A geochemical survey of part of the Cheviot Hills and investigations of drainage anomalies in the Kingsseat area
Cameron, D.G.; Cooper, D.C.; Bide, P.J.; Allen, P.M.; Haslam, H.W.. 1988 A geochemical survey of part of the Cheviot Hills and investigations of drainage anomalies in the Kingsseat area. British Geological Survey, 23pp. (WF/MR/88/091) (Unpublished)Before downloading, please read NORA policies.
The results of a reconnaissance geochemical drainage Introduction survey across an area of 850 km2 in the Cheviot Hills are reported. At each of the 708 sample sites, the - 0.15 mm fraction of the stream sediment, a panned heavy mineral concentrate derived from the - 2 mm fraction of the stream sediment and a water sample were collected. Be, B, V, Cr, Mn, Fe, Co, Ni, Cu, Zn, As, Zr, MO, Sn, Ba, Ph and Lo1 were determined in stream sediment samples; Ti, Mn, Fe, Ni, Cu, Zn, As, Sr, Zr, MO, Sn, Sb, Ba, Ce, Pb, Bi and U in panned concentrate samples and Cu, Zn and Pb in water samples. The survey area is composed largely of andesitic volcanic rocks of Lower Devonian age. Underlying _ Silurian greywackes and shales and overlying Devonian and Carboniferous sedimentary rocks and basaltic lavas are exposed around the periphery of the volcanic complex. The Cheviot granite crops out on the eastern margin of the area. Anomalous concentrations of metals recorded in the drainage samples are, in general, related to (i) known mineral occurrences, (ii) hydrous oxide precipitation and scavenging processes, (iii) the relatively _ widespread occurrence of baryte, (iv) contamination, (v) tourmalinisation and other hydrothermal activity and (vi) high background levels in unmineralised rocks. At several localities, however, the source of an anomaly is uncertain and some of these may reflect hitherto unknbwn mineralisation. Anomaly groupings and regional variation patterns in the data are influenced by major structures such as the Gyle-Harthope fracture zone. Follow-up investigations into a wide range of metal anomalies in the the Kingsseat area involved more detailed drainage sampling, geological mapping at 1: 10 000 scale and petrographic, mineralogical and lithogeochemical studies. Rocks, previously mapped as extrusive mica felsites, are reinterpreted as a high level intrusion complex, named the Cock Law Complex, which contains live distinct types of porphyry. Many of the intrusive and extrusive rocks are highly altered and seven alteration assemblages are identified, arising from sericitisation, kaolinisation, silicification, tourmalinisation, haematisation and carbonate alterations. All except haematisation are related to Lower Devonian igneous activity. Metal enrichments were recorded in many of the analysed rocks. The greatest enrichments, for the widest range of elements, occur in samples taken from a gossanous structure, where the mineralisation has features in common with the epithermal precious-metal style of mineralisation associated with sub-aerial volcanism.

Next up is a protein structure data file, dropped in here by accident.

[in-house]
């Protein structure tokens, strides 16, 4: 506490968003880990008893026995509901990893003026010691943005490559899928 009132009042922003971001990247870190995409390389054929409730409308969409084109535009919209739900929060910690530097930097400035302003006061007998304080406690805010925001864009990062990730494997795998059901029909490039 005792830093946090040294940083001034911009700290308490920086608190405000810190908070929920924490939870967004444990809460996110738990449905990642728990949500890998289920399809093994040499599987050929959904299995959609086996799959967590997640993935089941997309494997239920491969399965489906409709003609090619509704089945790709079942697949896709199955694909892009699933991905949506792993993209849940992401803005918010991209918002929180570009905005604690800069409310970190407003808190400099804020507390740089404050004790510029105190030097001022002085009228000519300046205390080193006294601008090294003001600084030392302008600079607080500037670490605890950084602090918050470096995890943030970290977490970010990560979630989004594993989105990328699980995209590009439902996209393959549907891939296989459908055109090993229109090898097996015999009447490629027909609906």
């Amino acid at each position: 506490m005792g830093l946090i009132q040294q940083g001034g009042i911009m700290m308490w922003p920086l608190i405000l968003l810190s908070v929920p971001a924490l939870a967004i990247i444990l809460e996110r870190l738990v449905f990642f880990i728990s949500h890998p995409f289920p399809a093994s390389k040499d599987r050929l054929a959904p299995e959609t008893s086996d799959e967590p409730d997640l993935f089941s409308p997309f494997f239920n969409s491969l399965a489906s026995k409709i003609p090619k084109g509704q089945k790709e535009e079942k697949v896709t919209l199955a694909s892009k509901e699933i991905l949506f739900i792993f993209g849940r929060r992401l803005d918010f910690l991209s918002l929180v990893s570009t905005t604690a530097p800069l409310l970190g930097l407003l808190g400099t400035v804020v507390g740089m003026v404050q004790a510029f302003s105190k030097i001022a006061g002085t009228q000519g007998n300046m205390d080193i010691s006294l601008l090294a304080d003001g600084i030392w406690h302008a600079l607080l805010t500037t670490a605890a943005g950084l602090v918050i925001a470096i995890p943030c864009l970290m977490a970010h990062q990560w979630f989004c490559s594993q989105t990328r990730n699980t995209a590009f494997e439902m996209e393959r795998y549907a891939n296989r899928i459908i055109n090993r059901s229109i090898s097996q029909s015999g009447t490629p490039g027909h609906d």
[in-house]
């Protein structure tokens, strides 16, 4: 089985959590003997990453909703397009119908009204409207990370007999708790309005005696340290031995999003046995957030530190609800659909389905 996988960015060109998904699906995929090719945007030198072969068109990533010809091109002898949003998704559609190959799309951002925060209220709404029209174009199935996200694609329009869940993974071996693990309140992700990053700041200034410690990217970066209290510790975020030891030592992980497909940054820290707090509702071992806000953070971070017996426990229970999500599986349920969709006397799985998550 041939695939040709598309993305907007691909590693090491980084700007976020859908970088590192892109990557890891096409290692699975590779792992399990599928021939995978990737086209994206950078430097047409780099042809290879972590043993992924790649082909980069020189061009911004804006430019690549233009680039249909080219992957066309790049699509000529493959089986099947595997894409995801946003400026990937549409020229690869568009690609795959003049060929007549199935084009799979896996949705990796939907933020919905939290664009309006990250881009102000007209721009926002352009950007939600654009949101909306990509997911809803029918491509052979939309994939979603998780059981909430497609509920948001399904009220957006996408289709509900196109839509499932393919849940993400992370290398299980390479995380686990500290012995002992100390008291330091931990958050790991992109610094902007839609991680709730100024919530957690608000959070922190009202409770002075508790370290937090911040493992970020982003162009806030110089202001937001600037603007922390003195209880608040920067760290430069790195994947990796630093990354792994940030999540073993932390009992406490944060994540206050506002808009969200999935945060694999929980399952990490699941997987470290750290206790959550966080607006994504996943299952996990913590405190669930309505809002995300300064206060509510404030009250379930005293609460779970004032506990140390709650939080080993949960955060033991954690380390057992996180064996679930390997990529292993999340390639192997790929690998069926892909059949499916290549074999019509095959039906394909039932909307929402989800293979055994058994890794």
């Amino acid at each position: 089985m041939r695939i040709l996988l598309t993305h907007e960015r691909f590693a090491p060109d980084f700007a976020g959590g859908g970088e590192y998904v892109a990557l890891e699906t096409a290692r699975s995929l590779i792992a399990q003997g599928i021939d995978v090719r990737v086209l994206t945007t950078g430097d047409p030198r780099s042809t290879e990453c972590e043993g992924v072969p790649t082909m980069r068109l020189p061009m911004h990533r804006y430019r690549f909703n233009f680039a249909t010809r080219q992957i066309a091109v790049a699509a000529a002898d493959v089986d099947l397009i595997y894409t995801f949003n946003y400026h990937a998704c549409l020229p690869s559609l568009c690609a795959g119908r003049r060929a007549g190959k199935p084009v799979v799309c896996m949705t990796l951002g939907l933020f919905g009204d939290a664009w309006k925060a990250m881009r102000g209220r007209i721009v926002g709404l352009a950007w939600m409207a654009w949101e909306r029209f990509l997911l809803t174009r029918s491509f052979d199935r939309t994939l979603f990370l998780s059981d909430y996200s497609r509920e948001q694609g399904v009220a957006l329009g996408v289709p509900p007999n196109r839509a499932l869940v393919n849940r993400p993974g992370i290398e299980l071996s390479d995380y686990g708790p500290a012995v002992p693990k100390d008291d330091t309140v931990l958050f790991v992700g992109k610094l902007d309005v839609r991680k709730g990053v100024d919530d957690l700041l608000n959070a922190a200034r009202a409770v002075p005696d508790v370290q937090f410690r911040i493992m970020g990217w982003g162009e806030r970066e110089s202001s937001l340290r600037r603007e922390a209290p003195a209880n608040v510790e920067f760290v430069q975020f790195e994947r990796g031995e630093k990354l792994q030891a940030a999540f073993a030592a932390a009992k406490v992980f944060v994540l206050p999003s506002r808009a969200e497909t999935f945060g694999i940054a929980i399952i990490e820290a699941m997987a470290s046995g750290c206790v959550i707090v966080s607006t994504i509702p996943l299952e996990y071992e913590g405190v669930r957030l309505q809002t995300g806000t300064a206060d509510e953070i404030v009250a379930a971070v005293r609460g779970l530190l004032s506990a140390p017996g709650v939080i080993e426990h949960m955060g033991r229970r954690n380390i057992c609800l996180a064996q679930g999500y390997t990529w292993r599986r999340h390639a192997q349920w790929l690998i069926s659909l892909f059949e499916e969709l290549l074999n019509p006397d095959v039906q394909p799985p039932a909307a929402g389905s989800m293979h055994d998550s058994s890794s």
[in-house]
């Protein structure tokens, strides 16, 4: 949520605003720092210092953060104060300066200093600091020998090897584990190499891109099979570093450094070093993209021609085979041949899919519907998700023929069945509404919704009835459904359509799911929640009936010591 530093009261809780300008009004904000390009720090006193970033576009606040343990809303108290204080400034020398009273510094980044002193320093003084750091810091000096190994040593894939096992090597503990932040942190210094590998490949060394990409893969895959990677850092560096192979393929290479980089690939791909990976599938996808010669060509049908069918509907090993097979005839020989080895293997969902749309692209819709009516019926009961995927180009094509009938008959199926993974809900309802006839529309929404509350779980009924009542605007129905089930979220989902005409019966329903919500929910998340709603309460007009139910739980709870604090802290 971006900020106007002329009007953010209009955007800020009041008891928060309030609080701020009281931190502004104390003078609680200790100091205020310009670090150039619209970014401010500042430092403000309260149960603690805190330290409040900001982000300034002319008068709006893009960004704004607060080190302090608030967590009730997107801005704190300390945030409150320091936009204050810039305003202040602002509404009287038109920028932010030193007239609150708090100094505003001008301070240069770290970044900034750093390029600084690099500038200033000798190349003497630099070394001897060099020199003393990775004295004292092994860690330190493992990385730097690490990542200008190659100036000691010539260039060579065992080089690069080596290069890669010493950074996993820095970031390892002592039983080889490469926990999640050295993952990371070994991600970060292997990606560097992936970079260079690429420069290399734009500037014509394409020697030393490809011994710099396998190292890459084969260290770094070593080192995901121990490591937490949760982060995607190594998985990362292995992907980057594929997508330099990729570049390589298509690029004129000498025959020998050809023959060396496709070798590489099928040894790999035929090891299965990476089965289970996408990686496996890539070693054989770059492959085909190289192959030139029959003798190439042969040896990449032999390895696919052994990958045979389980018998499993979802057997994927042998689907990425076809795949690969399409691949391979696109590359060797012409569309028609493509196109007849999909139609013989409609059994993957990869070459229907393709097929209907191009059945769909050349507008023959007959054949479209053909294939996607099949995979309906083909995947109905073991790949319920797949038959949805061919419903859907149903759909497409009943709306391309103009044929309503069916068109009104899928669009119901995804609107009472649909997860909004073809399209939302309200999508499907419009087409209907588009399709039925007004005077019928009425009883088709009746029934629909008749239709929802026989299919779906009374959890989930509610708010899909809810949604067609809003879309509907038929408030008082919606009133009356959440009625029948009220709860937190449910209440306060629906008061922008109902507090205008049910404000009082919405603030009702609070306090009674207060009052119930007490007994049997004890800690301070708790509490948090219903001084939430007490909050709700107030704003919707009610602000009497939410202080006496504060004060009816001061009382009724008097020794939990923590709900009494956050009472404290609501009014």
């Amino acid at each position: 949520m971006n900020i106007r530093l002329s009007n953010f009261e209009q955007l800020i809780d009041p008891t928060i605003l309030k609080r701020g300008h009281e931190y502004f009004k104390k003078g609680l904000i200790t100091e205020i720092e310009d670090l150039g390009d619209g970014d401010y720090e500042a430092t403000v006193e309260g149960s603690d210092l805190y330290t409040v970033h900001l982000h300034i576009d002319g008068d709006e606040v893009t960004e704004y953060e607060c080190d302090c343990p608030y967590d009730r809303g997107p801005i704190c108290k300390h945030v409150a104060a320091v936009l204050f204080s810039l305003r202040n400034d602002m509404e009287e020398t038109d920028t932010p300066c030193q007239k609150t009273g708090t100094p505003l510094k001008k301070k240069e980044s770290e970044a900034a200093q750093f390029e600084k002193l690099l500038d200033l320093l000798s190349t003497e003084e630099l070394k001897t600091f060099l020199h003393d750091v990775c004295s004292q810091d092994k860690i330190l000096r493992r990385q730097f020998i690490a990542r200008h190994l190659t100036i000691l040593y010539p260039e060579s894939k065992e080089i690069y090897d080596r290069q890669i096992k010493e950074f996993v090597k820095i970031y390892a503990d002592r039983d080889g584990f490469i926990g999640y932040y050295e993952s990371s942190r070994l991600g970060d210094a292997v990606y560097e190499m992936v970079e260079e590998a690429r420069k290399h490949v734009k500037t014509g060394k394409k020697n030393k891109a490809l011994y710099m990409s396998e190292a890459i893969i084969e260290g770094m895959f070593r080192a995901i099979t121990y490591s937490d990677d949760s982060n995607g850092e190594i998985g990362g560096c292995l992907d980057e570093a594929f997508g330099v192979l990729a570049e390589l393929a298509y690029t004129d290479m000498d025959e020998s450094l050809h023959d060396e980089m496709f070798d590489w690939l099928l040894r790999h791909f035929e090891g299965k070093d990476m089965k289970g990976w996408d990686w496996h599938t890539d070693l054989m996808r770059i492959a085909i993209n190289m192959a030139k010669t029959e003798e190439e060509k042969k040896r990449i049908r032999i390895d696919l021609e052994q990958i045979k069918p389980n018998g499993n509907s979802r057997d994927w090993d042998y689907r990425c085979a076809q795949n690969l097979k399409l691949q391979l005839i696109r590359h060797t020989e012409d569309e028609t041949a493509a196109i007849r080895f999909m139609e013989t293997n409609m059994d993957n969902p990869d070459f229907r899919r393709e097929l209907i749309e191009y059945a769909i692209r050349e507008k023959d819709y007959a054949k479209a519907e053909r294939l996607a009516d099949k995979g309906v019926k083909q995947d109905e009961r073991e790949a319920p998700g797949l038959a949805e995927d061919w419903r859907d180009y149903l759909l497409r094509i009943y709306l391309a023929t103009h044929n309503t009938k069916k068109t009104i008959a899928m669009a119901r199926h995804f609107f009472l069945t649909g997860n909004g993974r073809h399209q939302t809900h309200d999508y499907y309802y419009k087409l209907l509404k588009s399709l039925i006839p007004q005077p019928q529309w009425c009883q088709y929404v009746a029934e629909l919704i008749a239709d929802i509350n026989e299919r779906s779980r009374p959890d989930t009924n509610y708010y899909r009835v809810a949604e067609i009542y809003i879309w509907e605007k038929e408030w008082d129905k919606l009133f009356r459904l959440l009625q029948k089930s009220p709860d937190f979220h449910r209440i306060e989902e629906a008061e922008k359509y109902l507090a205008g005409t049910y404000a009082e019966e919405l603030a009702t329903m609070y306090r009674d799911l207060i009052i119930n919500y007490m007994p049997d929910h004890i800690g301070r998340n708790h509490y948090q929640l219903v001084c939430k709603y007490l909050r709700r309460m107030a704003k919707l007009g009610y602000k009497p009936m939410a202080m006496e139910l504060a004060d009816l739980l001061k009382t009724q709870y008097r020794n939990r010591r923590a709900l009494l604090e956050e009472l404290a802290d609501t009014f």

|Item Type:||Report (UNSPECIFIED)|
|Programmes:||BGS Programmes > Other|
|Funders/Sponsors:||Department of Trade and Industry|
|Additional Information:||This item has been internally reviewed but not externally peer-reviewed|
|NORA Subject Terms:||Earth Sciences|
|Date made live:||01 Nov 2010 11:30|
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